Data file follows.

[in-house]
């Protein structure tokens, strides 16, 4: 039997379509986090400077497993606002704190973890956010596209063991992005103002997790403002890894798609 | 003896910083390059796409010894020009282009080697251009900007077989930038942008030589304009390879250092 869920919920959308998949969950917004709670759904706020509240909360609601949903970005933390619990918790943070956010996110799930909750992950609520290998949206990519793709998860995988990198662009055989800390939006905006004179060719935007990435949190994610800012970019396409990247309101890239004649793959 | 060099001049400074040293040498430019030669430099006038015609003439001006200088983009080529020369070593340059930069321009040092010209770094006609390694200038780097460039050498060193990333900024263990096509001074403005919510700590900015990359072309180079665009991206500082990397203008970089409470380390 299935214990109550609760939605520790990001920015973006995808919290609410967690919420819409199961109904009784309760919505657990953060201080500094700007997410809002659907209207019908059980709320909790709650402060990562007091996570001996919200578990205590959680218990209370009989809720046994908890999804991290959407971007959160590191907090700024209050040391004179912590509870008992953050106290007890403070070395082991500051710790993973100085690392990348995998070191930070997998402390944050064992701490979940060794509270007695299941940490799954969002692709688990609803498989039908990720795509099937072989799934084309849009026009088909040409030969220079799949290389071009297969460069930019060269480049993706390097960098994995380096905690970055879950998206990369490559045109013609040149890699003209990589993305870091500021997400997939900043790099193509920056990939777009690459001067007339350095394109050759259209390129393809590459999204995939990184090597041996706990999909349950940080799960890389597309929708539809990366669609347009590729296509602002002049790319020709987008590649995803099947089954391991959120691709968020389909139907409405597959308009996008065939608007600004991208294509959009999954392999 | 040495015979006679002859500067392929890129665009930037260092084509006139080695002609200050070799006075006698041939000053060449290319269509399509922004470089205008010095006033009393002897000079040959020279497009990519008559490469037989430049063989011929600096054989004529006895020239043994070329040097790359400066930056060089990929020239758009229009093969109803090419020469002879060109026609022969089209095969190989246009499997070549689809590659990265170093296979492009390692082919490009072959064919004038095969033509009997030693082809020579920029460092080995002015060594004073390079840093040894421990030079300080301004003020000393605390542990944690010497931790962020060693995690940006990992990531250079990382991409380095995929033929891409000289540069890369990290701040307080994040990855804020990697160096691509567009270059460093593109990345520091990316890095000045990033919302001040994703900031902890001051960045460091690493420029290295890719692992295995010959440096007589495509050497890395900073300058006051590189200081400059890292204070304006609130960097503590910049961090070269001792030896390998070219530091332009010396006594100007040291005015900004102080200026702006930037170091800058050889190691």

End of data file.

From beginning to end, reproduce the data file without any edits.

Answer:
[in-house]
């Protein structure tokens, strides 16, 4: 039997379509986090400077497993606002704190973890956010596209063991992005103002997790403002890894798609 | 003896910083390059796409010894020009282009080697251009900007077989930038942008030589304009390879250092 869920919920959308998949969950917004709670759904706020509240909360609601949903970005933390619990918790943070956010996110799930909750992950609520290998949206990519793709998860995988990198662009055989800390939006905006004179060719935007990435949190994610800012970019396409990247309101890239004649793959 | 060099001049400074040293040498430019030669430099006038015609003439001006200088983009080529020369070593340059930069321009040092010209770094006609390694200038780097460039050498060193990333900024263990096509001074403005919510700590900015990359072309180079665009991206500082990397203008970089409470380390 299935214990109550609760939605520790990001920015973006995808919290609410967690919420819409199961109904009784309760919505657990953060201080500094700007997410809002659907209207019908059980709320909790709650402060990562007091996570001996919200578990205590959680218990209370009989809720046994908890999804991290959407971007959160590191907090700024209050040391004179912590509870008992953050106290007890403070070395082991500051710790993973100085690392990348995998070191930070997998402390944050064992701490979940060794509270007695299941940490799954969002692709688990609803498989039908990720795509099937072989799934084309849009026009088909040409030969220079799949290389071009297969460069930019060269480049993706390097960098994995380096905690970055879950998206990369490559045109013609040149890699003209990589993305870091500021997400997939900043790099193509920056990939777009690459001067007339350095394109050759259209390129393809590459999204995939990184090597041996706990999909349950940080799960890389597309929708539809990366669609347009590729296509602002002049790319020709987008590649995803099947089954391991959120691709968020389909139907409405597959308009996008065939608007600004991208294509959009999954392999 | 040495015979006679002859500067392929890129665009930037260092084509006139080695002609200050070799006075006698041939000053060449290319269509399509922004470089205008010095006033009393002897000079040959020279497009990519008559490469037989430049063989011929600096054989004529006895020239043994070329040097790359400066930056060089990929020239758009229009093969109803090419020469002879060109026609022969089209095969190989246009499997070549689809590659990265170093296979492009390692082919490009072959064919004038095969033509009997030693082809020579920029460092080995002015060594004073390079840093040894421990030079300080301004003020000393605390542990944690010497931790962020060693995690940006990992990531250079990382991409380095995929033929891409000289540069890369990290701040307080994040990855804020990697160096691509567009270059460093593109990345520091990316890095000045990033919302001040994703900031902890001051960045460091690493420029290295890719692992295995010959440096007589495509050497890395900073300058006051590189200081400059890292204070304006609130960097503590910049961090070269001792030896390998070219530091332009010396006594100007040291005015900004102080200026702006930037170091800058050889190691």